For every miraculous story of healing that I know first hand I also know someone who is in the painful place of grief, of longing, of waiting and trusting for change to come.  I have a friend who is in faith for her daughter's healing and it's a heartbreaking, life-giving gift to read her journey over the year since she received her diagnosis.  She writes courageously, so openly although I know there's so much more depth to the joy and pain than she publicly shares.  I've seen her change, I've seen her words change, I've seen her mama heart get ripped wide open and it's healing that way.  She is honest about her fears, her anger, the possibilities of loss in a world where bad things do happen, even to our people.  And somehow she always finds her way back to the goodness of God's character, to her hope in Jesus, to the promise of all things new. 

Greg Boyd, a pastor and theologian in the US, preached a sermon series on faith a good while ago that we watched with a group of friends.  He explored ideas about what faith is and what it is not.  He talked about the mythical 'faithometer' that we often think we need to have peaking at all times.  If you really have faith there will be no doubt in your heart, no questions, no talk of any other possibilities.  Any doubting or searching or grieving and the faithometer starts to plummet–quick let's think happy thoughts and get it back up!  This puts so much pressure on us and when healing isn't happening or change hasn't arrived, the fault is with us, isn't it?

Boyd talks about faith like covenant.  To be in faith isn't that we have our faithometer sky high at all times, it's about who we come back to.  It's a marriage covenant, God with God's people and we are faithful because we come back to Him.  The psalms give us permission (and mandate!) to be honest and open with ourselves and God and our community.  There is so much room for rage and anger, doubt and unbelief, for honestly about the disorientation we experience. But we keep coming back.  We allow God to, as Walter Brueggemmann writes, "surprisingly re-orientate us".  My marriage to Chris doesn't hinge on my feelings towards him at any given moment, it's based on the promise that I will keep coming back to him, and he will keep coming back to me.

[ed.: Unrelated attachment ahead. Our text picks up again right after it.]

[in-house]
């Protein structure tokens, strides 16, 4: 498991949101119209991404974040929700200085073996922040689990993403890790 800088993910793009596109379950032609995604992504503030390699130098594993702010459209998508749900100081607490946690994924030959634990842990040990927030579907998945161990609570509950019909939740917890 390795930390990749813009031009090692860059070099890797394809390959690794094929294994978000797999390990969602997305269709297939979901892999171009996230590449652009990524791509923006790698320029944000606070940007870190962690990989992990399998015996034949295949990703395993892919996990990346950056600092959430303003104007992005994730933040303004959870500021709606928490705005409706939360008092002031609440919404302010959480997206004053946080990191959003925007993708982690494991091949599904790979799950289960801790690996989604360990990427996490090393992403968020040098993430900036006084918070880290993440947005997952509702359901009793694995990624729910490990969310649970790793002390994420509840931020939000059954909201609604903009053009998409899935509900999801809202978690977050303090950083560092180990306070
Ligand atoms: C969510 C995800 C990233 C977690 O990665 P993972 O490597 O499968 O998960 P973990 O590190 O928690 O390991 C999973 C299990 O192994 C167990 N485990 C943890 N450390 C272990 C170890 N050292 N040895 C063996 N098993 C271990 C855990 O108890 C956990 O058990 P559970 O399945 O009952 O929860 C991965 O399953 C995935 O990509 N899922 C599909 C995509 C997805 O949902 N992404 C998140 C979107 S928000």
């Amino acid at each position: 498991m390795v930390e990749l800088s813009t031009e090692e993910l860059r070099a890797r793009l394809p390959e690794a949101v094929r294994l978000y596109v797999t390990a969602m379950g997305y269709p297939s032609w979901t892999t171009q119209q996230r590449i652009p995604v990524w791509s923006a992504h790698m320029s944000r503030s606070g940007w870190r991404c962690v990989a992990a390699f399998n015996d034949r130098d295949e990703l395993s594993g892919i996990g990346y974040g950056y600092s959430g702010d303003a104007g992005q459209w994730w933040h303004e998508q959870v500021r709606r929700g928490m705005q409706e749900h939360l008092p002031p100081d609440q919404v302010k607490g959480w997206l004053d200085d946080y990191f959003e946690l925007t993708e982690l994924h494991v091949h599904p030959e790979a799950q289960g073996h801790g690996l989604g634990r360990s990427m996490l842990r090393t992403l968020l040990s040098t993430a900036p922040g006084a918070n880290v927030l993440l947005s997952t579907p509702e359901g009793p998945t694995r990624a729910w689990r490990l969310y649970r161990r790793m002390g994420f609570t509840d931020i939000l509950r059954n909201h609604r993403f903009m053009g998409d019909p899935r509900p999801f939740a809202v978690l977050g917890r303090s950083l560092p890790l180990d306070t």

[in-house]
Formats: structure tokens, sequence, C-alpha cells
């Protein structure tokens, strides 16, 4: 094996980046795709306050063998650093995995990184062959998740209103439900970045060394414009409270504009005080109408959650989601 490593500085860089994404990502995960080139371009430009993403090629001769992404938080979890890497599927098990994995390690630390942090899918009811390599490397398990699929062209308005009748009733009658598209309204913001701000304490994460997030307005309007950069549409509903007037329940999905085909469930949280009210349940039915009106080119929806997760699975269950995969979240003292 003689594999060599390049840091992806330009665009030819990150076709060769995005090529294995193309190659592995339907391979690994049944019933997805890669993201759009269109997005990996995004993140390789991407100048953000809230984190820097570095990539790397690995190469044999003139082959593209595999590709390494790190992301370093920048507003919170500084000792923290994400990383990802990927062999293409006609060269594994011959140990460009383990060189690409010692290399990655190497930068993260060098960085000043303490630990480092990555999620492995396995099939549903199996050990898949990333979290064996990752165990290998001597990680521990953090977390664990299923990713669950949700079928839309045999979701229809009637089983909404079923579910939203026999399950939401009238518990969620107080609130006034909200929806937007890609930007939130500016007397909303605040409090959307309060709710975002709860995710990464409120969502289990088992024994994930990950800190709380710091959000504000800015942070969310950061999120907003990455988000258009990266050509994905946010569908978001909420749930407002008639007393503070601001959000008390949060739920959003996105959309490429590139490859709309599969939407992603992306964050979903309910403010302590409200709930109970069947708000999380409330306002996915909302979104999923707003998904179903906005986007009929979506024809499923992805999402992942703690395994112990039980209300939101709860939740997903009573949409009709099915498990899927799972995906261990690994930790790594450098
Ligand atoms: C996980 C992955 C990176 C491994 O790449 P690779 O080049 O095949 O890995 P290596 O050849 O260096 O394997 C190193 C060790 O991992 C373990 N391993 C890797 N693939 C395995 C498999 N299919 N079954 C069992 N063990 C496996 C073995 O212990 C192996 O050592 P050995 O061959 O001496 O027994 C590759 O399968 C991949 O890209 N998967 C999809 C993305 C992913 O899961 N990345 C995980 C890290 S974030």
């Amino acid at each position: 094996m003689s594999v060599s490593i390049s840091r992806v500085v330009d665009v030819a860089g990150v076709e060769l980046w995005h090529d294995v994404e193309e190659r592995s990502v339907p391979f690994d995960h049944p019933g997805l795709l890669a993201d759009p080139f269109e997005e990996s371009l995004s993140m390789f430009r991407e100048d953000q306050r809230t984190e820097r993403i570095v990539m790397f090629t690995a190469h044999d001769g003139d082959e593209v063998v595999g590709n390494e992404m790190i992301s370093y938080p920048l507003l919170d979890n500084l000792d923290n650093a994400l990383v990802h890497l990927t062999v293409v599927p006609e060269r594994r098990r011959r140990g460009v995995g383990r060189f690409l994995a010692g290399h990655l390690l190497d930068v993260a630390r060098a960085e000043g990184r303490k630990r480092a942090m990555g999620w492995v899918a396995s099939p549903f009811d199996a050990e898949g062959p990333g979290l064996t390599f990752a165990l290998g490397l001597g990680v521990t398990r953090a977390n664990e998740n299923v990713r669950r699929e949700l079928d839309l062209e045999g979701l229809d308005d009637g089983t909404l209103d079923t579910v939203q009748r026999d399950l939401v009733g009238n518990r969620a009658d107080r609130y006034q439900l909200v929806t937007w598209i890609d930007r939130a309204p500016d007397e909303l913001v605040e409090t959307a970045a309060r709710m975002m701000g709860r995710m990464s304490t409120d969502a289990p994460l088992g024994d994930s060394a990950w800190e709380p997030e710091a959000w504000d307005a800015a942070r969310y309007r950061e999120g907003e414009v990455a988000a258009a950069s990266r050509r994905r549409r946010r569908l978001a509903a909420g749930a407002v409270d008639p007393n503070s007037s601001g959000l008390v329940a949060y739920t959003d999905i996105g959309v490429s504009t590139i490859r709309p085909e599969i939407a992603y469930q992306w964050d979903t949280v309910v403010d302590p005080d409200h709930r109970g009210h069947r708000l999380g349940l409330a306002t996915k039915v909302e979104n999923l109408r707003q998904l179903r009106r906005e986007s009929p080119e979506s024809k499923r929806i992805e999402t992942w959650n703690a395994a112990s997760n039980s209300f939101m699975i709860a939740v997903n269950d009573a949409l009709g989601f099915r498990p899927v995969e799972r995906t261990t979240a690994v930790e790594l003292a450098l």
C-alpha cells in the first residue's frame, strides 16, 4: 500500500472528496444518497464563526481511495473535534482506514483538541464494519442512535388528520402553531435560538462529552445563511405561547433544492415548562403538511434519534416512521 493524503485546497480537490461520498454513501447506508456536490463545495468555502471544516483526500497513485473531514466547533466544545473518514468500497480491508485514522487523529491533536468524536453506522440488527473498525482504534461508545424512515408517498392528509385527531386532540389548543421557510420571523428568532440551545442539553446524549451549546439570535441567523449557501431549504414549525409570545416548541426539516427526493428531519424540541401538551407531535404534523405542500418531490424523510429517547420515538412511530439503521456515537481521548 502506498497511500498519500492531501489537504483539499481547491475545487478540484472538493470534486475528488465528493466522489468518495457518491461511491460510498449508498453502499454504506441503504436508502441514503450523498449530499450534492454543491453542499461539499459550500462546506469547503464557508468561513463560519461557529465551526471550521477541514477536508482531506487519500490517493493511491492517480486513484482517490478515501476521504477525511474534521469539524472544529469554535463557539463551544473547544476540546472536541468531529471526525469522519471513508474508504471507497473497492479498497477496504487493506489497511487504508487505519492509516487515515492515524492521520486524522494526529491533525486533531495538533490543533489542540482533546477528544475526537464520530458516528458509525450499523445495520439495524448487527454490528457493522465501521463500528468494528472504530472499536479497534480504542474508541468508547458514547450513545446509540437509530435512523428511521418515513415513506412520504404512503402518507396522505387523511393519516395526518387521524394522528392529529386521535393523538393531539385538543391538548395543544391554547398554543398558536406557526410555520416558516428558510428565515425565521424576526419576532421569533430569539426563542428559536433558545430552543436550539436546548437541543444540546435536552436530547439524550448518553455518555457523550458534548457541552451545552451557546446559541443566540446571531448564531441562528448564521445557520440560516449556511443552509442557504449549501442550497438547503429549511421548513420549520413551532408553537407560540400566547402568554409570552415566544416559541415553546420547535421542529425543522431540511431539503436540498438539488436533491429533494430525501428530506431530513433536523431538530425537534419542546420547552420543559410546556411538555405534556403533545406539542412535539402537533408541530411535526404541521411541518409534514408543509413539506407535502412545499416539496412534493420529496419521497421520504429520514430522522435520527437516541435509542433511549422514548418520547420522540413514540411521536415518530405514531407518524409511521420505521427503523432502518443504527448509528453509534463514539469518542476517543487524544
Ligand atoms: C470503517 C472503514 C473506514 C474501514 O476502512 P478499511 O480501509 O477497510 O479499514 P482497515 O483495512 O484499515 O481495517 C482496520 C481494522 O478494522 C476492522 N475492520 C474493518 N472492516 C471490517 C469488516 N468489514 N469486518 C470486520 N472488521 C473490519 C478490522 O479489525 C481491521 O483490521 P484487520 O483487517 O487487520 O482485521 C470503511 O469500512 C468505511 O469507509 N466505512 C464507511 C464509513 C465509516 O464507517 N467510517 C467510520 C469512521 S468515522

I wrote about the variables of birth some months ago.  When childbirth goes well, people say we are amazing, we are strong, we must have handled the pain well.  Conversely, we blame ourselves and often experience great dissapointment when our births don't go as planned.  But the labour room ball is not completely in our court. As much as I believe education, prayer and positive thinking contribute to a natural birth, it's not all in our control.  That's frustrating and sometimes it's devastating depending on the outcome.  But that's reality.